The problem is if visual artists (and here I include the glorious art of the cartoon) have to factor in the feelings of others, many a celebrated masterpiece becomes problematic. To begin with, some of the greatest fine artists are best known for what amounts to grotesquely offensive and cruel cartoons; Hogarth and Goya for example. Often the artists who have condemned Charlie Hebdo are the same people who were outraged when various Australian artists have been arrested or censored for exhibiting art that was interpreted by Joe Blow Aussie as child porn. If we are going to bandy around the notions of hate speech and offensiveness in the visual arts, where does one place works like Andres Serrano’s Piss Christ (calculated to offend Christian sensibilities), Dror Feiler’s Snow White and the Madness of Truth (vandalised by Israel’s ambassador to Sweden for supposedly being Anti-Semitic despite Feiler being an Israeli-born Jew), and Maurizio Cattelan’s meteorite-struck Pope and hanged children? Are Chris Ofili‘s paintings any less racial caricatures because we, the cognoscenti, know him to be of Nigerian descent? In the New Zealand context, were Jono Rotman‘s photographic portraits of Mongrel Mob members really all that controversial, and why did only Catholics get upset over Tania Kovats’ Virgin in a condom work at Te Papa all the way back in 1998? Should New Zealand artist Heather Straka employ security because of her “burkababes“ paintings?
Ultimately I don’t think it’s a supportable position for an artist to condemn Charlie Hebdo and their ilk without a sulphurous whiff of hypocrisy. Why shouldn’t this rather vague calculus of social offense be applied equally? One wouldn’t hold Peter Robinson to those standards for his liberal symbolic use of swastikas, so why exclude the jobbing cartoonist? Why indulge in the autobiographical fallacy with them and assume that what they draw is necessarily what they think? Is it snobbery? Perhaps it’s the idea that the editorial cartoonist is somehow more journalist than artist - which seems strange to me - as this was the reason the New Zealand Herald apparently gave for sacking Malcom Evans back in 2003 because some of his cartoons were supposedly biased in his criticism of Israel’s actions in Gaza.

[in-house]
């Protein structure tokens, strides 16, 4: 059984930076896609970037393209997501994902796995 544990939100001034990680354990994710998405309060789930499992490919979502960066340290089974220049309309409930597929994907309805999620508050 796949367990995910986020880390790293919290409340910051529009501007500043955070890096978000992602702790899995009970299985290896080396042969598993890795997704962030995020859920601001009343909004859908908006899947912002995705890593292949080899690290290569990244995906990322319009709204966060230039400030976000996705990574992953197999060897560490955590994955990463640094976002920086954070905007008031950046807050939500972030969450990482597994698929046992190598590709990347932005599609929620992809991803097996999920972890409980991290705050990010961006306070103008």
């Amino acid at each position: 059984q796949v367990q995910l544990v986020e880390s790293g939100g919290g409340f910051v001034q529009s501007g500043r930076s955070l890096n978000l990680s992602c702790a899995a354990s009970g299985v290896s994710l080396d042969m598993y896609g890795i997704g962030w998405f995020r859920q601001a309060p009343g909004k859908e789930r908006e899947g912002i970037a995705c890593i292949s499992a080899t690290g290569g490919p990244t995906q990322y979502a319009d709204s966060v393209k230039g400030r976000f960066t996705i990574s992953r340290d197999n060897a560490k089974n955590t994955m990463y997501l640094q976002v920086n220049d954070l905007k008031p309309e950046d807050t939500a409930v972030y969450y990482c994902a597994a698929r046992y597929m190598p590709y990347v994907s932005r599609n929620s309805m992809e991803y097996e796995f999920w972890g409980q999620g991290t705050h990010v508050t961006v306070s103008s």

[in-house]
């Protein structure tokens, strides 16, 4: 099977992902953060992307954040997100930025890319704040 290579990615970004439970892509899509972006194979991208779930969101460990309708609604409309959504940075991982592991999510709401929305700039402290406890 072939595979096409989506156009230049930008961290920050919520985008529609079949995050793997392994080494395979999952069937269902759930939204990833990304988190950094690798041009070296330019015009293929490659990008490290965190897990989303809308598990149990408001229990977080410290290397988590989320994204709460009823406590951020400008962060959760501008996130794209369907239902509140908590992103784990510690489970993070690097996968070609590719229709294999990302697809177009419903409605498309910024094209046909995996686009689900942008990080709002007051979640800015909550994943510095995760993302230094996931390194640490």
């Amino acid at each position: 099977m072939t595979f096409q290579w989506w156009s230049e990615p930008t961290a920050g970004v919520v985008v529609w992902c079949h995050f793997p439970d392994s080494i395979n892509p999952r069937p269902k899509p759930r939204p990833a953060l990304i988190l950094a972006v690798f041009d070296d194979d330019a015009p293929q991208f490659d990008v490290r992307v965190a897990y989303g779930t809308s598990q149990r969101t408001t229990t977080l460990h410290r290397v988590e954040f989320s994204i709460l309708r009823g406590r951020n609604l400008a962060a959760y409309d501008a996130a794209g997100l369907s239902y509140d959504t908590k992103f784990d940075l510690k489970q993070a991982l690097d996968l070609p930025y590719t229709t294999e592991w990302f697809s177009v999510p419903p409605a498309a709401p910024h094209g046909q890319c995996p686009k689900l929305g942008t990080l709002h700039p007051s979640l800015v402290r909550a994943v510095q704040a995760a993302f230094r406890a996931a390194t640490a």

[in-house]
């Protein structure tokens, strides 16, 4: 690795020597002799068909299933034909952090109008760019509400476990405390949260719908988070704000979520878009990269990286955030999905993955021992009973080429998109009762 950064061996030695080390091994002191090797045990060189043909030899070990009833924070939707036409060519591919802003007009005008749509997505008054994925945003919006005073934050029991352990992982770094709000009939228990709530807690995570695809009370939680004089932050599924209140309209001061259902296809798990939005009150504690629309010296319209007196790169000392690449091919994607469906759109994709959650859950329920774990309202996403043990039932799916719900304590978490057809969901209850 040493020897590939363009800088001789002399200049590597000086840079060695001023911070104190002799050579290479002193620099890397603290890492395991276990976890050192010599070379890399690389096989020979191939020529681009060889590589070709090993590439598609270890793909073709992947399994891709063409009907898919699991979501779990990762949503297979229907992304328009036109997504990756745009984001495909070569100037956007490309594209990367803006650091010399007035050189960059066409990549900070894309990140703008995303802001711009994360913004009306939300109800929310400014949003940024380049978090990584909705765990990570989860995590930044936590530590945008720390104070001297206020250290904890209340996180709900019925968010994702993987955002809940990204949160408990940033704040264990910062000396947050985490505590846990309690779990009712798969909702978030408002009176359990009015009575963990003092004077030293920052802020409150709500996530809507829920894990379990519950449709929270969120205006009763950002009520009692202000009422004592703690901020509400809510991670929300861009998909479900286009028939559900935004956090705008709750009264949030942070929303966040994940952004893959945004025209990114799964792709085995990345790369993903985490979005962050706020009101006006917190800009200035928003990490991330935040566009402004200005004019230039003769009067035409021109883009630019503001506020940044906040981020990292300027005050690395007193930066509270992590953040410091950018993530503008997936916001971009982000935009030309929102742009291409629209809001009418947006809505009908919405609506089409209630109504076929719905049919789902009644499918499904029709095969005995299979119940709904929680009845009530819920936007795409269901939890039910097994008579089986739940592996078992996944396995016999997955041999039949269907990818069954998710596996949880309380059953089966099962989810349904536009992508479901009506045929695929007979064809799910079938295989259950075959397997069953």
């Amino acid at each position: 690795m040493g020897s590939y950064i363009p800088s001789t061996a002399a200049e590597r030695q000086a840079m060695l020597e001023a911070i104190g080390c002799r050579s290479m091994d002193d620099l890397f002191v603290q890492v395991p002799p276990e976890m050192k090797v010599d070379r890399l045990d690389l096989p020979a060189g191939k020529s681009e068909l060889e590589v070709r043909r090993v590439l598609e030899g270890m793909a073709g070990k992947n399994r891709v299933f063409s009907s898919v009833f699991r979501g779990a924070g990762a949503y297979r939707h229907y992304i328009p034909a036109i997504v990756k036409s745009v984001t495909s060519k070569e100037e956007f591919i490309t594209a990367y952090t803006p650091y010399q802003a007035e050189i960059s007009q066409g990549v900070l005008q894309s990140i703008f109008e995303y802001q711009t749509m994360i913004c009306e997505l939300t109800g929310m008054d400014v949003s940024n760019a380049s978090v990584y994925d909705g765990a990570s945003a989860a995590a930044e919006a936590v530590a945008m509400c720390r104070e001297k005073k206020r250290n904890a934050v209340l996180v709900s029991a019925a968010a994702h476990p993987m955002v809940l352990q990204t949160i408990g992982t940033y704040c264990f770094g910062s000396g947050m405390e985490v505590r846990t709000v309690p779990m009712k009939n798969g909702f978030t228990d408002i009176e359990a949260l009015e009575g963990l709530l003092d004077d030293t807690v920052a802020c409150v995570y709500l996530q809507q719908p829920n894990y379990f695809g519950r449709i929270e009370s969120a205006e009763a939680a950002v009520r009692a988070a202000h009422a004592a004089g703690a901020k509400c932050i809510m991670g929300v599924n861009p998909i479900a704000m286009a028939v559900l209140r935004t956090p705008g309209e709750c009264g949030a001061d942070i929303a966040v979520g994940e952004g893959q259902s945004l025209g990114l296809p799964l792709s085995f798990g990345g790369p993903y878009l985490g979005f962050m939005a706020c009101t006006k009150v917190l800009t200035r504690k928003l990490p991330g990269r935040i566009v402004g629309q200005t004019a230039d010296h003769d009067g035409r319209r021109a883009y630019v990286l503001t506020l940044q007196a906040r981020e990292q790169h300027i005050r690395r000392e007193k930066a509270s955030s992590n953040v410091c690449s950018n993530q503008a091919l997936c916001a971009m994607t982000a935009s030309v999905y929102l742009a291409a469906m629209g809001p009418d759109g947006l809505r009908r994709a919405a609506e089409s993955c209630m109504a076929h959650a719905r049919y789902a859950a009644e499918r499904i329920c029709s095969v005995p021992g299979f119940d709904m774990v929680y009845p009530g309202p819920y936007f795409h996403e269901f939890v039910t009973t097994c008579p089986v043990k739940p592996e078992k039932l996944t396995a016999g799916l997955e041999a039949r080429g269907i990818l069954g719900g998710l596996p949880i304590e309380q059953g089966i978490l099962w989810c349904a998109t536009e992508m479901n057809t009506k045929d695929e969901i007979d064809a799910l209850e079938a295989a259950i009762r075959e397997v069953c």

In a parallel event, public opprobrium was levelled at another New Zealand cartoonist, Al Nisbet, for unflattering racial Māori and Pacific Island stereotypes, though one can’t help but observe that the Pākehā in the images are just as grotesque. Yet isn’t everyone made grotesque and exaggerated by the shorthand of caricature? Of course one can argue that it’s different when that distorting lens is applied to the more marginalised in our society, but intersectionality taken to its logical conclusion suggests that unless you are a financially secure, white, middle-aged, heterosexual, able-bodied, neurotypical cis-male (and they have their own demons), everyone is experiencing their own bespoke suite of oppression and marginalisation .
Nietzschean/Kierkegaardian Ressentiment is a fallacious category for aesthetic criticism when it is laughed off as Philistine when applied to supposedly more nuanced fine art. Why should the cartoonist be expected to uphold journalistic impartiality and objectivity when the fine artist explicitly is not? In the case of Charlie Hebdo, who had the power? A bunch of aging white cartoonists with pencils, or a hit squad of masked Muslim extremist assassins armed to the teeth?
Here are my propositions: (1) the satirical cartoon, and indeed all graphic storytelling, falls within the fine arts family; (2) the cartoon, like the art gallery, should be regarded as a théâtre grand guignol where you should assume there is going to be a high likelihood that you will discover something there that you find unpleasant; (3) you have the right to your own tastes, but you shouldn’t dislike something until you have at least paused to consider the matter of context, nuance, and intent. As Aristotle said, “It is the mark of an educated mind to be able to entertain a thought without accepting it.”
Of course some things really are just outright offensive without merit, but they are usually crude and unsubtle, lacking irony or genuine humour, and asking nothing. They should always be condemned, but to quote Stephen Fry: “It’s now very common to hear people say, ‘I’m rather offended by that’ as if that gives them certain rights. It’s actually nothing more than a whine. ‘I find that offensive’ has no meaning; it has no purpose; it has no reason to be respected as a phrase… ‘I am offended by that.’ Well, so f****** what?”
Andrew Paul Wood